Harris does seem to think that merely banning machine-guns, military rifles, and the like (which is constitutional) could turn out to be counterproductive because it would distract from taking other measures that might actually be more effective for reducing deaths by firearms (such as, I take it, ending the war on drugs, addressing urban poverty, etc.). Surely this is at least possible. An electorate concerned that “something must be done” might be bought off by such a populist measure, even though it is likely to have relatively little statistical effect because these sorts of weapons don’t cause a large proportion of gun-related deaths.

In my view – and Harris doesn’t seem opposed to this, as he says to ban these weapons by all means – such a ban could nonetheless be useful. It might save some lives by itself, but it could also form a symbolically striking component of a carefully worked out package that would actually be useful, one which might take gun control as far as the constitution (as interpreted by the US Supreme Court) allows, while also including a raft of other measures.

All of this is somewhat imponderable. My aim is not to offer an overall solution to the problem of guns, on which I am not expert, but merely to counsel that we take a charitable approach to arguments that might initially seem unwelcome to us, looking for their possible strengths to see what this tells us. This will not only tend to make us fairer in our treatment of interlocutors – it can also help us find gaps in our knowledge, difficulties with our own positions, and perhaps even solutions that we hadn’t previously considered. Alas, I don’t claim to have discovered any exciting new solutions to gun policy, but at least the arguments put by Harris might inspire good discussion. That discussion just might lead us to some approaches that have merit (and which we would not otherwise have found). It’s worth a try.

  • keddaw

    Fully automatic weapons are highly regulated and very few deaths are caused by them, certainly by legal ones.
    Banning so-called assault rifles because they look like fully automatic rifles is just stupid. Look up the law on how a weapon becomes ‘assault’, it is a pick and mix of some enhanced features and some cosmetic. As Harris also points out, it is an affront to common sense to ban the most visible of guns when the vast, vast majority of deaths are caused by handguns.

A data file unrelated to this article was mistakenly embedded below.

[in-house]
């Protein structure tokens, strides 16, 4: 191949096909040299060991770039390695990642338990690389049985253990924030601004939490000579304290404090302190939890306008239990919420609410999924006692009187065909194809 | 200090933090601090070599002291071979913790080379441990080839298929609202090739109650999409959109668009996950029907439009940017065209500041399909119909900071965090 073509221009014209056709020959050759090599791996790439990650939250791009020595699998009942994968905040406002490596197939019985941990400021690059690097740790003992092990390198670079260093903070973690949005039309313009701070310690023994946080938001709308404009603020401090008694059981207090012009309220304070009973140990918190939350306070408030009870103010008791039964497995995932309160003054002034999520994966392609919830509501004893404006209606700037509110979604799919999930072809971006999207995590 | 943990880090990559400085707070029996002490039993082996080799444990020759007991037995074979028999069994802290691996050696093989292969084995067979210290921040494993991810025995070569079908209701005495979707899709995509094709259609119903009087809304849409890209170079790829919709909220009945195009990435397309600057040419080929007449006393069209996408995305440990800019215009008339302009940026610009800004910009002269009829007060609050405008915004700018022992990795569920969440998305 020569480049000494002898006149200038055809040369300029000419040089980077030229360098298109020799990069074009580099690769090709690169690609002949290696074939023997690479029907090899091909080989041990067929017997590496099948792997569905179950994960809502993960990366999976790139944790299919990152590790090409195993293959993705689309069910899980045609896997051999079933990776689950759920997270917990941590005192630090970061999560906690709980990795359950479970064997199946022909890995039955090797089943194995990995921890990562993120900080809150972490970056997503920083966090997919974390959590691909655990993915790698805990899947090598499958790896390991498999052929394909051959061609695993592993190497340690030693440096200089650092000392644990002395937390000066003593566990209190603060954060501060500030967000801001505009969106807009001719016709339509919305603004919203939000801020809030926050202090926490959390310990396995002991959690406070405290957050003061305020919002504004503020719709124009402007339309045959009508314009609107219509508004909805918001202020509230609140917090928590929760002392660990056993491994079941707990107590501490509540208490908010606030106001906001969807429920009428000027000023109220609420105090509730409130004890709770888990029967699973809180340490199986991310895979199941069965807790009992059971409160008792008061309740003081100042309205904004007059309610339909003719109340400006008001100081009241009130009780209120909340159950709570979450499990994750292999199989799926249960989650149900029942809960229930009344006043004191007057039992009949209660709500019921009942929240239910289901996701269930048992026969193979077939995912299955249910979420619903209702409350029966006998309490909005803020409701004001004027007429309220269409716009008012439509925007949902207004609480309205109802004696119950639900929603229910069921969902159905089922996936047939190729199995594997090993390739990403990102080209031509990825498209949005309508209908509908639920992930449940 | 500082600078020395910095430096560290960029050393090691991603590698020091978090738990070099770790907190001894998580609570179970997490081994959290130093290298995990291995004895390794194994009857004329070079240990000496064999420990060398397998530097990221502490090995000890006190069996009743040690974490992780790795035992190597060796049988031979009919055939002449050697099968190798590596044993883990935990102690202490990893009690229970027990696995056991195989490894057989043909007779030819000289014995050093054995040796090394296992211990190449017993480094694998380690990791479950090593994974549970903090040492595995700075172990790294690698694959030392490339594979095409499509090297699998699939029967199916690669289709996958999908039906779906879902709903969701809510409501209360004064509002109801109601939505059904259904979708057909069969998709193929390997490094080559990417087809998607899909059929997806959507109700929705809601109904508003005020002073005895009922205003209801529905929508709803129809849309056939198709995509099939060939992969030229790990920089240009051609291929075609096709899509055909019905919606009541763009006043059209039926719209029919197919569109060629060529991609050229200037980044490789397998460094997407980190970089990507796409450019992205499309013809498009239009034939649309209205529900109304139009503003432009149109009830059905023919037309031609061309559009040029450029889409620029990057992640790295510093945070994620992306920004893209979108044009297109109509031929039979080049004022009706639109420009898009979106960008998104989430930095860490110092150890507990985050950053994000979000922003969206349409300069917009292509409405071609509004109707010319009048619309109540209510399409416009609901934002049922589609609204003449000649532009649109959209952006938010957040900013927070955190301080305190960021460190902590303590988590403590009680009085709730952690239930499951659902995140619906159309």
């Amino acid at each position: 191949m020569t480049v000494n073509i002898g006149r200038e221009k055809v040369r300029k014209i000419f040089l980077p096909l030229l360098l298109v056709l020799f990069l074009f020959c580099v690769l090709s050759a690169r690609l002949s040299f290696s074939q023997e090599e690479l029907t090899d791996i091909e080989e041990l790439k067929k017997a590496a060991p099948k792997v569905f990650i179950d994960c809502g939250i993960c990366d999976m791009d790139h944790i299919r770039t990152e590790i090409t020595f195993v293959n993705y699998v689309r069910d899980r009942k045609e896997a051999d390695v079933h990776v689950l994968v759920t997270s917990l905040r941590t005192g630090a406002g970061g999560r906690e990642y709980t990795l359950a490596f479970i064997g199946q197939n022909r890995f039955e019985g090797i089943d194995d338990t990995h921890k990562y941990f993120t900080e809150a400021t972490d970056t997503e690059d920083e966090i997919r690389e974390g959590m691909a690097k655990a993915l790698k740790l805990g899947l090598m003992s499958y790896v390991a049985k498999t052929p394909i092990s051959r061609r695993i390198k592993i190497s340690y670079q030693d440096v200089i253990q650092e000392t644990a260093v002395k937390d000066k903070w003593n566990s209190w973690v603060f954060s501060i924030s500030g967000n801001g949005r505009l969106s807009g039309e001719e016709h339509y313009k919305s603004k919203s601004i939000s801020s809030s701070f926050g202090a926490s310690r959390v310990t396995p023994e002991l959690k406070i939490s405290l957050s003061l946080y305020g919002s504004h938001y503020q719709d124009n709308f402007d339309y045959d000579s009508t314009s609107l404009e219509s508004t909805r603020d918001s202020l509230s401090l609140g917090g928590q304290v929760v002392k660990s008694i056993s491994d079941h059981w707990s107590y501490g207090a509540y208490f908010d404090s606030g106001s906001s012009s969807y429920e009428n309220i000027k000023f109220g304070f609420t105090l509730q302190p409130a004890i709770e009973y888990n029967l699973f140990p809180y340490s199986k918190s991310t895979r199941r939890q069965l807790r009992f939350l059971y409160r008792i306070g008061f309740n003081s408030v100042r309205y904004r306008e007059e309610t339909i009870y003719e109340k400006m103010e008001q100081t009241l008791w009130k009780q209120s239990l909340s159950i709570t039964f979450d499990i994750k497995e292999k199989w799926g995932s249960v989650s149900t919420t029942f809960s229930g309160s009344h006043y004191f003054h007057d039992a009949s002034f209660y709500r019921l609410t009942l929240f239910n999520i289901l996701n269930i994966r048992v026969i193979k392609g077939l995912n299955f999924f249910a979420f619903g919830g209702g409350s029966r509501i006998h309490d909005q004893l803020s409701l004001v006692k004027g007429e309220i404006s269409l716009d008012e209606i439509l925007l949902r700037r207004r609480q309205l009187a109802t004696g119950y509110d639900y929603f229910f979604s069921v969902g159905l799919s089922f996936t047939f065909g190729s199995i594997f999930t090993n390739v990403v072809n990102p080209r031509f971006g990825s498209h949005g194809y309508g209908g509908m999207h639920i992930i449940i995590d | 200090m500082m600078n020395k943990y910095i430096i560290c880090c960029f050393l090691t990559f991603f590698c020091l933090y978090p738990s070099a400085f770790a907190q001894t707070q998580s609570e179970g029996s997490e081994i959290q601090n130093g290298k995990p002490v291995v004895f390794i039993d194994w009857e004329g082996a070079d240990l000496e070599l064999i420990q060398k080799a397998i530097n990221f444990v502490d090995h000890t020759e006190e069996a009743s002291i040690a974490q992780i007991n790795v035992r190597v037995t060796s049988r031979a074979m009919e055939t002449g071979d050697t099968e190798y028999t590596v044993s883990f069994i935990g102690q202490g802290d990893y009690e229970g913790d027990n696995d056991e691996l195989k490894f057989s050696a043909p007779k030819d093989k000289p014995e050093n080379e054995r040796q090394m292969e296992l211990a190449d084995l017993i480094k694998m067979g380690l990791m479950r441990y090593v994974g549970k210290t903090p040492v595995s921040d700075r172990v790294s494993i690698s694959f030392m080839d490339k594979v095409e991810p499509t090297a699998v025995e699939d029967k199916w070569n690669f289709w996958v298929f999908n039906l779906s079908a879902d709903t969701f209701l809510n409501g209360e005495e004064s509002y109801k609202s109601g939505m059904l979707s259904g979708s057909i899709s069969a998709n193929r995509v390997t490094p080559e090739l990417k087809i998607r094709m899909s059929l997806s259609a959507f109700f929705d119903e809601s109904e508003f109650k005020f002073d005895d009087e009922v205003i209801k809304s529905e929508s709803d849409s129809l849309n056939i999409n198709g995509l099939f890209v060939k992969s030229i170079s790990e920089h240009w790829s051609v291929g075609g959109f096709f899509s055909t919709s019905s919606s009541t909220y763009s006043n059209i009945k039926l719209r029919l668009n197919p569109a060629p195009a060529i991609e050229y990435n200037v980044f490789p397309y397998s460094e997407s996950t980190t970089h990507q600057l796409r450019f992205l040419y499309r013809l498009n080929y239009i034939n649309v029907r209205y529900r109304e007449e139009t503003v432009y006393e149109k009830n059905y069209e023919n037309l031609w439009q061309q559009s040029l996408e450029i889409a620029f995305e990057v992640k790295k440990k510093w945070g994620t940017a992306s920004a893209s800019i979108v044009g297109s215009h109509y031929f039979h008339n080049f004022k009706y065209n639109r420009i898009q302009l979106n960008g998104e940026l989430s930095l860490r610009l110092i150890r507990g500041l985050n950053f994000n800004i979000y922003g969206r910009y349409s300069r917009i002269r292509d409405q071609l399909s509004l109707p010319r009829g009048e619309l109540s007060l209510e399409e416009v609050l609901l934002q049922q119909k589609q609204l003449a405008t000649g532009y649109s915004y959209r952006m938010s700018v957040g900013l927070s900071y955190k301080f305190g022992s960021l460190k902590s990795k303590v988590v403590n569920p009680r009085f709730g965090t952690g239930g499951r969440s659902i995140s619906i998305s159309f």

So, most likely scenario, they re-pass the Brady Bill which will do nothing for actual crime stats but will make people feel like they’ve done something and further alienate gun owners.

    If people want real change, organise to force a repeal of the 2nd Amendment. Or try to get the well-regulated part passed so that there is a (local) State-based training/licensing scheme teaching people how to safely store and use firearms before they are allowed to own any. We do it for cars, I see no reason it can’t/shouldn’t be done for guns.

  • Russell, Sam Harris is a titan of the atheist movement. I truly loved his book The End of Faith I don’t think, though, that I have to be deferential to him. There’s a lot of space between deference and demonizing, and I think I’m comfortably in that space. I have to point out that at the same time you’re accusing me of impropriety, you’ve also been praising Reap Paden as someone people should read and follow. His extreme incivility is apparently OK in your book, but I’m not to gently mock Sam Harris. I did actually listen to some of your interview with Paden and I believe you when you say you’re a pro-feminist man, but there’s something a little fishy here. You seem to be too comfortable with men attacking feminist women (Paden is allowed to call Zvan “dumb” and a “bitch” etc etc), but uncomfortable with women (like me) attacking atheist men (even when it’s just a matter of gentle mockery). It’s puzzling…

    But now to focus on Sam Harris. I didn’t have time to write a proper response, and still don’t have time (I’m preparing to teach a new class and have visitors). I see Sam Harris as a polemicist and a deliberate provocateur. He is full of righteous indignation, but in this situation he’s pointed it in the wrong direction. In his book The End of Faith, he was rightly concerned with all the people killed on 9/11. In this situation, he has undue concern for the poor, misunderstood gun-owner (like himself). This is irritating. After a massacre in which 20 tiny, defenseless children were slaughtered, and 6 brave teachers, we all need to be focused on preventing the next disaster.